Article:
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5

Japanese didn't have any original letters in ancient times. Kanji was brought into Japan from China in the 3rd or 4th century. When old Japanese people adopted kanji, they called each letter as Chinese people pronounced it. While, kanji often had the meaning which matched some Japanese words, so they came to read ''山'' as やま, ''空'' as そら, ''人'' as ひと, for ...


14

The very answer to your question is why I like Japanese so much. As you noticed a same word can be written with different kanji: that is not limited to verbs. If kanji changes meaning changes too (that is especially true concerning verbs, nouns are more subject to stylistic preferences: eg. かっこいい(casual form)・恰好良い(old form)・格好いい(normal form)). In order to ...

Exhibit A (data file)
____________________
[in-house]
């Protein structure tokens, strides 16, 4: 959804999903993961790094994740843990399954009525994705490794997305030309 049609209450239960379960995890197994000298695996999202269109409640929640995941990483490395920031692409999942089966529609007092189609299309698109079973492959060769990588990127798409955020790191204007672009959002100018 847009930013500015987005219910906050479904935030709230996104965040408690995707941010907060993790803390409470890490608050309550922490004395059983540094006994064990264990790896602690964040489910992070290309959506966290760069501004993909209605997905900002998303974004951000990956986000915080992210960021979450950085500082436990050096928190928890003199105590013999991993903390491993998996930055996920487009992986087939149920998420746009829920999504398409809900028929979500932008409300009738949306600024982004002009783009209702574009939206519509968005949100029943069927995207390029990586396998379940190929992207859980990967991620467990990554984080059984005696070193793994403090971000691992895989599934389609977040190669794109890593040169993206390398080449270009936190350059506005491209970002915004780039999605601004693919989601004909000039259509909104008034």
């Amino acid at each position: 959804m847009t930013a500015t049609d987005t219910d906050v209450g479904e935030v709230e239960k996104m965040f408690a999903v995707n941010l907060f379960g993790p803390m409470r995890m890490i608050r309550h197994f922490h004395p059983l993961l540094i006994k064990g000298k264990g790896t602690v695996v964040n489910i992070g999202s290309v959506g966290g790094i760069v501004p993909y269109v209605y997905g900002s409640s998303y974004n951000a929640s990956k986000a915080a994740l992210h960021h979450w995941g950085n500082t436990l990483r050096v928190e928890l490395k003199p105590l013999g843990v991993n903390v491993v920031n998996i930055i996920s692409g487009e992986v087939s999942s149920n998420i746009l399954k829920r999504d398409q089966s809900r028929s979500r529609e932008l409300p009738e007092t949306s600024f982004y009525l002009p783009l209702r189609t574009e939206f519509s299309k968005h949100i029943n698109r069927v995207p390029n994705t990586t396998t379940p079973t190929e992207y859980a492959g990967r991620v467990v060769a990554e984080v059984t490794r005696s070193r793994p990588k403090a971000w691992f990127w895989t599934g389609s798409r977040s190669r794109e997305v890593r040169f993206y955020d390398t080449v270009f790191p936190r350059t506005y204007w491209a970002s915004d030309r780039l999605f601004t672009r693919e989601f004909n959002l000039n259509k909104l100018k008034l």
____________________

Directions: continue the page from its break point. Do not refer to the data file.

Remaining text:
0

There really isn't a difference most of the time, according to my native friends. The use of the kanji variants is linked to older Japanese or stylistic preferences. You will nearly all of the time see and use 会う to mean "to meet", unless you're reading a novel that wants to be difficult and special by using a kanji variant for the same word. Now, that being ...



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